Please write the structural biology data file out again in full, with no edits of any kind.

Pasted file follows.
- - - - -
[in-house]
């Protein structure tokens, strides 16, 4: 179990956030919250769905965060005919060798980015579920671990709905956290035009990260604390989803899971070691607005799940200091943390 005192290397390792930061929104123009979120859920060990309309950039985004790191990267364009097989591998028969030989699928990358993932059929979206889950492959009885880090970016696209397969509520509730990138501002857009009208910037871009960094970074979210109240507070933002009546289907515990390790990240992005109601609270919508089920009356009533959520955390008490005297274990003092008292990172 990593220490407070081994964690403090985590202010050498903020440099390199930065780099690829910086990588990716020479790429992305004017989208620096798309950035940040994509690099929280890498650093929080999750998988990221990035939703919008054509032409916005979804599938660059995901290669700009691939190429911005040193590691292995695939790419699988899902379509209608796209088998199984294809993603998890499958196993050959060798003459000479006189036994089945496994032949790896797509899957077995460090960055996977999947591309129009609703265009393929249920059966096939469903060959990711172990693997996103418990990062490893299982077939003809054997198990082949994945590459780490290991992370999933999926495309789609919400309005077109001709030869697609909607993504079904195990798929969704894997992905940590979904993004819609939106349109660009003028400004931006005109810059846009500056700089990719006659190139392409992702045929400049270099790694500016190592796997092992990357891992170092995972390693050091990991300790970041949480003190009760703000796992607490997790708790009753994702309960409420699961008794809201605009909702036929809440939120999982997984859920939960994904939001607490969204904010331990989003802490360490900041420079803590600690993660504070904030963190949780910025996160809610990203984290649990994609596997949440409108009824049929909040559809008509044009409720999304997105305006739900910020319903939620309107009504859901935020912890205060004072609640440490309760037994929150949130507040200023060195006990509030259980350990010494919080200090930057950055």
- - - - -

[in-house]
């Protein structure tokens, strides 16, 4: 179990956030919250769905965060005919060798980015579920671990709905956290035009990260604390989803899971070691607005799940200091943390 005192290397390792930061929104123009979120859920060990309309950039985004790191990267364009097989591998028969030989699928990358993932059929979206889950492959009885880090970016696209397969509520509730990138501002857009009208910037871009960094970074979210109240507070933002009546289907515990390790990240992005109601609270919508089920009356009533959520955390008490005297274990003092008292990172 990593220490407070081994964690403090985590202010050498903020440099390199930065780099690829910086990588990716020479790429992305004017989208620096798309950035940040994509690099929280890498650093929080999750998988990221990035939703919008054509032409916005979804599938660059995901290669700009691939190429911005040193590691292995695939790419699988899902379509209608796209088998199984294809993603998890499958196993050959060798003459000479006189036994089945496994032949790896797509899957077995460090960055996977999947591309129009609703265009393929249920059966096939469903060959990711172990693997996103418990990062490893299982077939003809054997198990082949994945590459780490290991992370999933999926495309789609919400309005077109001709030869697609909607993504079904195990798929969704894997992905940590979904993004819609939106349109660009003028400004931006005109810059846009500056700089990719006659190139392409992702045929400049270099790694500016190592796997092992990357891992170092995972390693050091990991300790970041949480003190009760703000796992607490997790708790009753994702309960409420699961008794809201605009909702036929809440939120999982997984859920939960994904939001607490969204904010331990989003802490360490900041420079803590600690993660504070904030963190949780910025996160809610990203984290649990994609596997949440409108009824049929909040559809008509044009409720999304997105305006739900910020319903939620309107009504859901935020912890205060004072609640440490309760037994929150949130507040200023060195006990509030259980350990010494919080200090930057950055």